A “five-tool player” is a well-rounded positional player in baseball who has the ability to hit for power and average, has speed, is skilled in fielding, and has a strong throwing arm. This type of player is rare due to the wide range of skills required.
“Five-tool player” is a term used by baseball scouts to describe a player who has a well-rounded offensive and defensive game. The term does not apply to pitchers or designated hitters, only to positional players. This type of player is especially hard to find in baseball because it requires such a wide range of skills. Furthermore, they are abilities that often don’t mix, such as speed and power, but the player is able to encompass them all.
The five tools are:
Strike for Power – A player with five tools must be able to strike for power. This means that he has the ability to hit home runs and hit for a high slugging percentage, a stat that measures the frequency of extra-base hits.
Hitting for Average – While it is important for a five-tool player to hit the ball out of the park, he must also hit for a high batting average. This means that he must be able to hit into the opposing court, hit for contact with two strokes and generally adapt his approach to hitting to the situation of the game.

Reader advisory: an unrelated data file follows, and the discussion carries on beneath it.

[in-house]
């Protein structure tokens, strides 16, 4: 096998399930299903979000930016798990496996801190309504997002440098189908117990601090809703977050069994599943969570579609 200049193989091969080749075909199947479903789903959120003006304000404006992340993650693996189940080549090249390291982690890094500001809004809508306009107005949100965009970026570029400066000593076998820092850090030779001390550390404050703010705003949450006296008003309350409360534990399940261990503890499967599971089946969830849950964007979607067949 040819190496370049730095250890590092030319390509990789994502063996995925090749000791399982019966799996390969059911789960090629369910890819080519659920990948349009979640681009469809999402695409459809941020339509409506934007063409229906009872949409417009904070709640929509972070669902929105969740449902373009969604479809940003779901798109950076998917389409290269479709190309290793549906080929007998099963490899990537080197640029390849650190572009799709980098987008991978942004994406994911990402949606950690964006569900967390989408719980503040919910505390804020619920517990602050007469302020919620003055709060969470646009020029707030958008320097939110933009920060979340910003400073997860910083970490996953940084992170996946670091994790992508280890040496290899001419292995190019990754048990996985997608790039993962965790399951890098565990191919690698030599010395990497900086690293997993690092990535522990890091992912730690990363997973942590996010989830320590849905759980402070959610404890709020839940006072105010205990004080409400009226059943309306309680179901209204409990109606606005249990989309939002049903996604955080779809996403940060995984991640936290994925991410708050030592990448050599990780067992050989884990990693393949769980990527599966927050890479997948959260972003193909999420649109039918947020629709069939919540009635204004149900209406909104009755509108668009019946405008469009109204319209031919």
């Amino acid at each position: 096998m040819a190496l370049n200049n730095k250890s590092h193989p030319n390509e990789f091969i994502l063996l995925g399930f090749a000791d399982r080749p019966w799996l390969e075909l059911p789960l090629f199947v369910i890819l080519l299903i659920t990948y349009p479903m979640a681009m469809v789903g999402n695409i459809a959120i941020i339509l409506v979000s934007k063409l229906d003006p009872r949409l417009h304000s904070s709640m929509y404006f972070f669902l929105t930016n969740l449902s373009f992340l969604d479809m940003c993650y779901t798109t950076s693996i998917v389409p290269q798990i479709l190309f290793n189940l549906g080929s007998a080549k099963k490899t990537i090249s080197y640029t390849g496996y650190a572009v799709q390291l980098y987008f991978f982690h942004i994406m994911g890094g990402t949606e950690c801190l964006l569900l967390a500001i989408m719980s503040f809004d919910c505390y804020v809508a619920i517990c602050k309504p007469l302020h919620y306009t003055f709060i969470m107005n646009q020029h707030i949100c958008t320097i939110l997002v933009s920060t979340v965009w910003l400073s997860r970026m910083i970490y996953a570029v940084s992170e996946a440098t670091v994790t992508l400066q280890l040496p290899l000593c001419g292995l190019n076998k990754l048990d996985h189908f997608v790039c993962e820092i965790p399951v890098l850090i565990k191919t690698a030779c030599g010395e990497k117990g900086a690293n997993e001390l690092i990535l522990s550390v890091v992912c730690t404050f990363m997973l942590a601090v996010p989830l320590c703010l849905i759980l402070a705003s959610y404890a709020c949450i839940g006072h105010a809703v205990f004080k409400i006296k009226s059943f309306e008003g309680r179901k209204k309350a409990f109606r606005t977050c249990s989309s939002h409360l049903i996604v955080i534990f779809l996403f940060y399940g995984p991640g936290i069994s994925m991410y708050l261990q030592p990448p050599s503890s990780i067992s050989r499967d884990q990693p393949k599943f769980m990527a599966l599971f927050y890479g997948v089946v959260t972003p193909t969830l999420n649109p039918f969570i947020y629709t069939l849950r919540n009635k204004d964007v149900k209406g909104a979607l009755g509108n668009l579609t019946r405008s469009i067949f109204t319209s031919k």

Speed: This refers specifically to speed on basic courses. A five-tool player must have speed to maximize extra base hits, which greatly improve a team’s chances of scoring runs. He also needs to be a base-stealing threat, which puts more pressure on the opposing pitcher, catcher, and defense.
Fielding – A five-tool player must be as skilled in the field as he is at the plate. Saving runs defensively can be just as important as creating them offensively, so it’s important that the player be a good defender. Speed helps here too, especially if the player is a winger and needs to cover large spaces on the pitch.
Pitching – An extension of a player’s fielding ability, pitching can be a key element to a five-tool player’s arsenal, especially if he’s a third baseman or shortstop, who needs to be able to throw quickly and accurately through the diamond to first base. A strong throwing arm is also important for an outfielder, because it can be used to put out runners or simply make them think twice about taking an extra base.